Current Issue #488

Work of Art:
Truc Truong’s sculptures speak of family, identity and survival

Truc Truong
Sarah Sturm
Truc Truong

Truc Truong’s work Unicorn Land features in the 2020 Helpmann Academy Graduate Exhibition and explores themes of identity, family and assimilation.

The University of South Australia graduate joins 26 other emerging artists from UniSA and Adelaide College of the Arts (TAFE SA) / Flinders University for the exhibition, which showcases their work to the greater South Australian arts community.

“I was a bit intimidated going in, thinking that the assessment of my work wasn’t going to be good, and that the exhibition of my work may not be received well. So, when Helpmann called me, I was thrilled. It all came together,” says Truong.

“I think it’s curated really well, so I’m excited to see what it’s going to be like this year.”

The exhibition is the culmination of a transformative few years for the installation artist, who started on her journey as an artist after taking up ceramics as a form of self-care in her second semester of a teaching degree at UniSA. After falling in love with the practice, she quickly transferred to a Contemporary Art degree.

“I’ve always had a passion for making things, whether that’s in the kitchen, or in the backyard. I always want to make something that doesn’t exist, or replicate something in terms of traditional art. And I still see it as self- care.”

As a second-generation Vietnamese-Australian, Truong’s work grapples with themes of identity, culture, assimilation, family and survival. She gathers many of her materials from her parents’ home and uses cultural iconography, like the lion, to explore feelings of belonging and displacement.

“I was trying to understand why my parents were so okay with being treated like shit [in Australia]. Why aren’t they saying anything? Why aren’t they upset about it? And so, a lot of the research that I’ve been doing for Unicorn Land was trying to understand my rage, and trying to understand the first and second generation, and all the influences (in Vietnam) with China, and France that play into that.”

The golden lion head used in Unicorn Land comes from Vietnam and has been in Truong’s family for around 10 years. She built the body of the lion using her own clothing, which she bleached before assembling.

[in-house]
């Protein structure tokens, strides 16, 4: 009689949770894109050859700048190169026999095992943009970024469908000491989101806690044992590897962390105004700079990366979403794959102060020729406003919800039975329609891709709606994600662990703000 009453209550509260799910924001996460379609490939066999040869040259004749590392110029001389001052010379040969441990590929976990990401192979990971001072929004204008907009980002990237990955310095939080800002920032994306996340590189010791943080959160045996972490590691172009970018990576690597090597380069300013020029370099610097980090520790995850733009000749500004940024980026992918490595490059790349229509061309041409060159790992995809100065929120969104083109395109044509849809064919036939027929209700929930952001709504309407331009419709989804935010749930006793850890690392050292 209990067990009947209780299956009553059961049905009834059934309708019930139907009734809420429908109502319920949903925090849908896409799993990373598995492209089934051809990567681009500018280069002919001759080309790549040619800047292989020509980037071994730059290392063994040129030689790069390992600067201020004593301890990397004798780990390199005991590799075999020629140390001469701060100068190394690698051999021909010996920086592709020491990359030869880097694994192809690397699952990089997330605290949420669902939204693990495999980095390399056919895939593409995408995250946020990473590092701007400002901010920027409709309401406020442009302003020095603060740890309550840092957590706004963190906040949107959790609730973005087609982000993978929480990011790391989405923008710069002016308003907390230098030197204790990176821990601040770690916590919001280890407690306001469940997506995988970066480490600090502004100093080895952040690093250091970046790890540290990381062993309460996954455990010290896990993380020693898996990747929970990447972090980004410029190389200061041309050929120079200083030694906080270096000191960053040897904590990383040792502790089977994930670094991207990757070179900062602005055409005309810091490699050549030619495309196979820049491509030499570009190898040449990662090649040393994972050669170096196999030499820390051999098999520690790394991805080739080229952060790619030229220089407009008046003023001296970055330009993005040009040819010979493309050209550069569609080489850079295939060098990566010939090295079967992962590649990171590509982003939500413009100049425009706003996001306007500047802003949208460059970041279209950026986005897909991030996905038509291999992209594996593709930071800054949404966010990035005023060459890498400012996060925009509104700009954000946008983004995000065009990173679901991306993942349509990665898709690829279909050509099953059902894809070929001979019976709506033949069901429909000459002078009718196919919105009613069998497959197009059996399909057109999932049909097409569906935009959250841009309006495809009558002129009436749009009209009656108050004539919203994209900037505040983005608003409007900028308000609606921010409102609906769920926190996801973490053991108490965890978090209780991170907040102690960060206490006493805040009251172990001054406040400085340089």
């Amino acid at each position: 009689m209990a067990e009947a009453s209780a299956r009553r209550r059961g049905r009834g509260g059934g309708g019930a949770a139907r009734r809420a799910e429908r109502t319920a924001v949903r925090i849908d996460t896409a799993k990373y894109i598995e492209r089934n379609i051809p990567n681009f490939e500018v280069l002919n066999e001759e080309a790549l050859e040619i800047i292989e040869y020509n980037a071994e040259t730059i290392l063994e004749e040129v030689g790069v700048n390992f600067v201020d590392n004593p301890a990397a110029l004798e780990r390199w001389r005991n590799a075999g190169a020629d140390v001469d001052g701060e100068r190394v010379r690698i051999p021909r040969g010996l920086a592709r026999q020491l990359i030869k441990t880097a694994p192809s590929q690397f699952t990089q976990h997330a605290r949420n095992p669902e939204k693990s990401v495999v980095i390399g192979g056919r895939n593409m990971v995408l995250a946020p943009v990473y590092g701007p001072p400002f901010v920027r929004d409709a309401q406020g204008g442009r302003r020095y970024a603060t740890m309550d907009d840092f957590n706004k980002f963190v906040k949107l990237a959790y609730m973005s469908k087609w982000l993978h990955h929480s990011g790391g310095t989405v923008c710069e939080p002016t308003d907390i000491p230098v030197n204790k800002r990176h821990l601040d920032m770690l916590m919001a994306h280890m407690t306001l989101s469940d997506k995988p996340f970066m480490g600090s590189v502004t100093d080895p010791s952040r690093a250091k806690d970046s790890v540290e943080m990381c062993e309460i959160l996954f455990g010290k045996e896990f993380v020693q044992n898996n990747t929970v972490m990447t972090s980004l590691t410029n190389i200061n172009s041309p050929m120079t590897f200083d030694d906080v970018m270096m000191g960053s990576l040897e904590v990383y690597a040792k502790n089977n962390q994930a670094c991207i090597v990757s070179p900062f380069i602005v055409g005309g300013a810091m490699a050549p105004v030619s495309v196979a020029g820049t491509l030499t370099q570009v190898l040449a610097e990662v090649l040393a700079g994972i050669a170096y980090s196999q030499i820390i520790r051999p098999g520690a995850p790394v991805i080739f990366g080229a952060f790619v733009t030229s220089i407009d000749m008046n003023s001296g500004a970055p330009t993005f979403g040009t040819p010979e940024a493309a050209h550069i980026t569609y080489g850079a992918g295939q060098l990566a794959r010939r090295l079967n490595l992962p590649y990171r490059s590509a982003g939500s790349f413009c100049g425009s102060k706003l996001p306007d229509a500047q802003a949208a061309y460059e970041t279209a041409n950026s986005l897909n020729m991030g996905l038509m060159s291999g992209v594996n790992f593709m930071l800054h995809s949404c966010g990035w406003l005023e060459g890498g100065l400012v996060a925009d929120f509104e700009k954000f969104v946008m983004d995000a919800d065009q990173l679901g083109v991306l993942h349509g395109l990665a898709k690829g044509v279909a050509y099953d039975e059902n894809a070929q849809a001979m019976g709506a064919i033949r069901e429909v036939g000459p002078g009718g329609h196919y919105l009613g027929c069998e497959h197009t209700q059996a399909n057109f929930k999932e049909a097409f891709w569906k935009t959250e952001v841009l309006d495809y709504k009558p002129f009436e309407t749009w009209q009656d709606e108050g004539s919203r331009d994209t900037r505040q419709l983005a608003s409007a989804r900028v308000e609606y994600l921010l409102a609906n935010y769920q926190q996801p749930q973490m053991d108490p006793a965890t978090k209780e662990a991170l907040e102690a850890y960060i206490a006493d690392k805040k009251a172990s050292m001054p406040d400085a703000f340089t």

“I pretty much chucked out everything that I thought I had been hoarding for too long, bleached and stripped it, and put it on as representing the assimilation and the damage that my parents and me have been through, and what that means for us.”

“It’s about displacement, dislocation. I have talked about hybridity in my work before, as I’ve got both cultures, and we’re in the middle. A lot of my friends and I talk about how we don’t really feel Aussie, but we don’t feel Asian. We don’t really know where we sit. And so, a lot of my work is about that.”

Truong says that she used to worry about whether her intentions would be received by a wider audience, but that shifted after her graduate exhibition.

“I asked a Vietnamese friend of mine to come to the show because we always used to sit and talk about how hard it was being Asian. And it was just one moment. I didn’t even know how people were perceiving the work, whether they liked it or not, but she looked at me and then we just locked eyes and teared up. And for me, that was like, ‘Okay, you get it.’

“Even if others don’t get it, people that are not Vietnamese-Australian, even if they see my work as a gimmick or trend for now, me being able to showcase the fact that we have been traumatised and have tried to do this whiteness assimilation game – that she could see it in this white institution was good enough for me.”

Truc Truong’s work is on display as part of the 2020 Helpmann Academy Graduate Exhibition, from Thursday 13 February to Sunday 8 March

12 February

Helpmann Academy Graduate Exhibition VIP Vernissage 2020

The Adelaide Review is a media partner of Helpmann Academy

Mahalia Tanner

See Profile

Get the latest from The Adelaide Review in your inbox

Get the latest from The Adelaide Review in your inbox